File PDF .it

Condividi facilmente i tuoi documenti PDF con i tuoi contatti, il Web e i Social network.

Inviare un file File manager Cassetta degli attrezzi Ricerca PDF Assistenza Contattaci



The Lunar Year of the Coligny Calendar a.pdf


Anteprima del file PDF the-lunar-year-of-the-coligny-calendar-a.pdf

Pagina 1 2 34526

Anteprima testo


TABLE 1: Using the verse to convert July 11 to a lunar date
Operation

Result

Add the day of the month less one ...

Today is July 11, so add 11 - 1 = 10:

4 + 10 = 14

If greater than thirty, take thirty away;

(not applicable)

22 - 0 = 22

Verse

From the start of March, count in months how far
it is to the month in which you are.

... and then, add the age of the moon when
March began.

The result is the age of the moon today.

From March 1 to July 1 there are 4 months:

March 1 was the 8th day of lunar March, so add 8:

4

14 + 8 = 22
22

That is: July 11 falls on the 22nd day of lunar July. We can check the result the
modern way:
1. July 11 always falls 132 days after March 1.
2. A lunar month (according to the moon’s phase) contains 29.531 days,
so 132 days contain 4.4699 lunar months, or 4 lunar months and 13.88
days, or (to the nearest whole day) 4 lunar months and 14 days.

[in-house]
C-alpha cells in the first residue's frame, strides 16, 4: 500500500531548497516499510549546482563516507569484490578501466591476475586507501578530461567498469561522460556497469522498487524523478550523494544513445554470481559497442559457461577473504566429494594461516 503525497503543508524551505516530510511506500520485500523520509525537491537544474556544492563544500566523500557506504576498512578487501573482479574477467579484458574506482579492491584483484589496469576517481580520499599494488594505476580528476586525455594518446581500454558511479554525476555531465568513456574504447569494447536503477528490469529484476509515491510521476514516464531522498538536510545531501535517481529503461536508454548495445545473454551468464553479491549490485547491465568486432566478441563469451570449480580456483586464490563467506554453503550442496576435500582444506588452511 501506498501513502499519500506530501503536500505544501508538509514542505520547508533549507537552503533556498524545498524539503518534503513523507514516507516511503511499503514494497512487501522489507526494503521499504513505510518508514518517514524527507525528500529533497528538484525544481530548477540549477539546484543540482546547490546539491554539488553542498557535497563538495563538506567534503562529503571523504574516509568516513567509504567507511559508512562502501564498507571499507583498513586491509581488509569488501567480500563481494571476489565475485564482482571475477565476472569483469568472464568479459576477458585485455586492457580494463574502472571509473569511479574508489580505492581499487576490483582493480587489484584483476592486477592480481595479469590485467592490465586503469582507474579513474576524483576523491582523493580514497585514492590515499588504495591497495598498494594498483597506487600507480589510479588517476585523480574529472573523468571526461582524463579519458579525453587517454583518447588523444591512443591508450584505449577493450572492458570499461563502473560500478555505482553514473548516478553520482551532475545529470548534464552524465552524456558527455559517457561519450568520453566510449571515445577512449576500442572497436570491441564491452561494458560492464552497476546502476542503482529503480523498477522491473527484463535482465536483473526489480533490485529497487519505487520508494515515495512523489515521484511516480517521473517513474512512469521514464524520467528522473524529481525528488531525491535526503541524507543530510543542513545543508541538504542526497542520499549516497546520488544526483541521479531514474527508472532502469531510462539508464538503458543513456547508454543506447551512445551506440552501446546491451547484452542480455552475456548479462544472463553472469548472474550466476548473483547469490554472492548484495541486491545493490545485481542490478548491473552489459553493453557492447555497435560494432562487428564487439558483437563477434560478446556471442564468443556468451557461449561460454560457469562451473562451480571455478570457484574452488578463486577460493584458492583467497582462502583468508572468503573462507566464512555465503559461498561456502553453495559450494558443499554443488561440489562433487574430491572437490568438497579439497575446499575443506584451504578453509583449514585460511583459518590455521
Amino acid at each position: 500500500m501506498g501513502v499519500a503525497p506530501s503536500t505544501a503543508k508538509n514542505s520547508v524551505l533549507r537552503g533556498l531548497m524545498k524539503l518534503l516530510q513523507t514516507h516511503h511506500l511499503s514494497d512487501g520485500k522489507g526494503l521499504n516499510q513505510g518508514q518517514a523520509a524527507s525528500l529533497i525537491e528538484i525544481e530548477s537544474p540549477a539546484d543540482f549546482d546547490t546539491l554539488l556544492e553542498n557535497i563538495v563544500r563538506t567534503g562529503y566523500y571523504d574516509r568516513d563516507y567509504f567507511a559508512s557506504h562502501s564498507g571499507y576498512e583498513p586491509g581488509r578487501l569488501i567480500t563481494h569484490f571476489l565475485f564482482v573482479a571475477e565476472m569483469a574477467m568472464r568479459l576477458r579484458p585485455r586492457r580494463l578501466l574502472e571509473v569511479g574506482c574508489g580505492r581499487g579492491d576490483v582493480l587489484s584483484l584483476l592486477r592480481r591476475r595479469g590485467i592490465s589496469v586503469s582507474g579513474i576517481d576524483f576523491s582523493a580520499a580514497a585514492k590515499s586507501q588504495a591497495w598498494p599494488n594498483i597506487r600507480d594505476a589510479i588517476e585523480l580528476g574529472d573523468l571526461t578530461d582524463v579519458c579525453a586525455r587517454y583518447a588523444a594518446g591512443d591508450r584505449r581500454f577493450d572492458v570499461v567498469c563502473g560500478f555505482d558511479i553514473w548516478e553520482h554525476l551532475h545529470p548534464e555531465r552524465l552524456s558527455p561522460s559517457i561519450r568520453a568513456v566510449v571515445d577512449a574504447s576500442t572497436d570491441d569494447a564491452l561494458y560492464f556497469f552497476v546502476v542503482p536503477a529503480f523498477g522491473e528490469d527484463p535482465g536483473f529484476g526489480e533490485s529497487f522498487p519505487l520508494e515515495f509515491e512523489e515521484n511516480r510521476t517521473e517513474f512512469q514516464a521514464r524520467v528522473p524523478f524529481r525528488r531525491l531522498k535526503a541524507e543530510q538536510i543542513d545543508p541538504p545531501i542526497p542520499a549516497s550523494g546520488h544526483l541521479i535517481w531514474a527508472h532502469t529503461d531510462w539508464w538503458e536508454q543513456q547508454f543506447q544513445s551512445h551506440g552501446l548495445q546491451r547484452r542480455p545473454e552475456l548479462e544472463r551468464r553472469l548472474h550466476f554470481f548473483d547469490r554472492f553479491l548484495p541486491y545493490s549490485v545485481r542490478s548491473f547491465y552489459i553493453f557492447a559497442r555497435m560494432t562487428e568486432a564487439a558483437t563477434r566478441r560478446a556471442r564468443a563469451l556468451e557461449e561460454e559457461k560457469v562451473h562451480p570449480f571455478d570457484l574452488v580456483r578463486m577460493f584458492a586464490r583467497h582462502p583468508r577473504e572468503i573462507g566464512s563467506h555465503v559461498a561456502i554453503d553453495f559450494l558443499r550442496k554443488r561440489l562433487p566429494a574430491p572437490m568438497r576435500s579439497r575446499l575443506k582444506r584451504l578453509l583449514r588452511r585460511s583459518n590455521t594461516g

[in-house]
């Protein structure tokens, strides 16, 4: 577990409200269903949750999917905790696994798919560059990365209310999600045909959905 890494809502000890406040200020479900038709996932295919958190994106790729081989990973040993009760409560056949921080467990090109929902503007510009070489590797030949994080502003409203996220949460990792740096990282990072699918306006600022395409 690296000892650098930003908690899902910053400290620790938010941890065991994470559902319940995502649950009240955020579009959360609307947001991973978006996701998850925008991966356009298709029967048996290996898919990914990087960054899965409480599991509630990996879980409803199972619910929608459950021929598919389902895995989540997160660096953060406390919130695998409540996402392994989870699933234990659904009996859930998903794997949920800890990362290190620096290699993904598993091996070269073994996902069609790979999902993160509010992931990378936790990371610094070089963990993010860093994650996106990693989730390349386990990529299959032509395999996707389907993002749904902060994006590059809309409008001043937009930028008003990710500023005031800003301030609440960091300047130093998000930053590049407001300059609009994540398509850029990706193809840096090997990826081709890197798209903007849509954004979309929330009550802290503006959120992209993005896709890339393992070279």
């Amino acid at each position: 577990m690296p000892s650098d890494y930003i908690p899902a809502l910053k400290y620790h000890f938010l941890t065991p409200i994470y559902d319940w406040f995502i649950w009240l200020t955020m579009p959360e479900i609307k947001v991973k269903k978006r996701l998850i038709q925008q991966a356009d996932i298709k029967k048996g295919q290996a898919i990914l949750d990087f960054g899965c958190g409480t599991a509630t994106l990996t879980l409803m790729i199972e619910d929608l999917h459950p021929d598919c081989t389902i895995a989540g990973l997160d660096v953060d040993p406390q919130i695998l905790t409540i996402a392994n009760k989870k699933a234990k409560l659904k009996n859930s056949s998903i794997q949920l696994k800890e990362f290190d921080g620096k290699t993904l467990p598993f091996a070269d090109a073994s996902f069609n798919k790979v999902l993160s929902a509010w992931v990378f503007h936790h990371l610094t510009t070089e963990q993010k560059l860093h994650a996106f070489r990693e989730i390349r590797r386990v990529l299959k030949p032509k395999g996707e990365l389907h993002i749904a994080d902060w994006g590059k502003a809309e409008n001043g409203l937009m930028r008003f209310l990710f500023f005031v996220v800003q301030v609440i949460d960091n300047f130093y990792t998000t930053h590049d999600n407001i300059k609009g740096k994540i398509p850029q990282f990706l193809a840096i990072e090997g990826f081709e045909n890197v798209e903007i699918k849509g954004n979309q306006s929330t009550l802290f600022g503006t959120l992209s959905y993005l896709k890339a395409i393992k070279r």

3. March 1 was day 8 of lunar March, so adding 4 lunar months and 14
days will produce day 22 of lunar July.

The verse, then, has correctly converted the Roman calendar date into a lunar one.

Now let us take a simpler case, and suppose that March 1 fell on the 1st day of
lunar March, and that today is July 1. We recalculate, as shown in Table 2.
TABLE 2: Using the verse to convert a July 1 to a lunar date
Verse

From the start of March, count in months how far
it is to the month in which you are.

Add the day of the month less one ...

Operation

Result

Today is July 1, so add 1 - 1 = 0:

4+0=4

From March 1 to July 1 there are 4 months:

4

... and then add the age of the moon when March began. March 1 was the 1st day of lunar March, so add 1: 4 + 1 = 5
If greater than thirty, take thirty away;

The result is the age of the moon today.

(not applicable)

5–0=5
5

That is: July 1 falls on the 5th day of lunar July; while ‘5’ is one greater than the
number of months between March 1 and July 1.
In fact, by substituting any month for July in the preceding table, readers will find
that the final result is always one greater than the number of whole Roman
months since March 1, as shown in Table 3.

Furthermore: for this simple pattern to exist, these lunar months clearly must each
be one day shorter than their solar equivalents – a distinctive characteristic of the
‘lost’ Insular calendar, as mentioned earlier. In short: this nineteenth-century Irish

11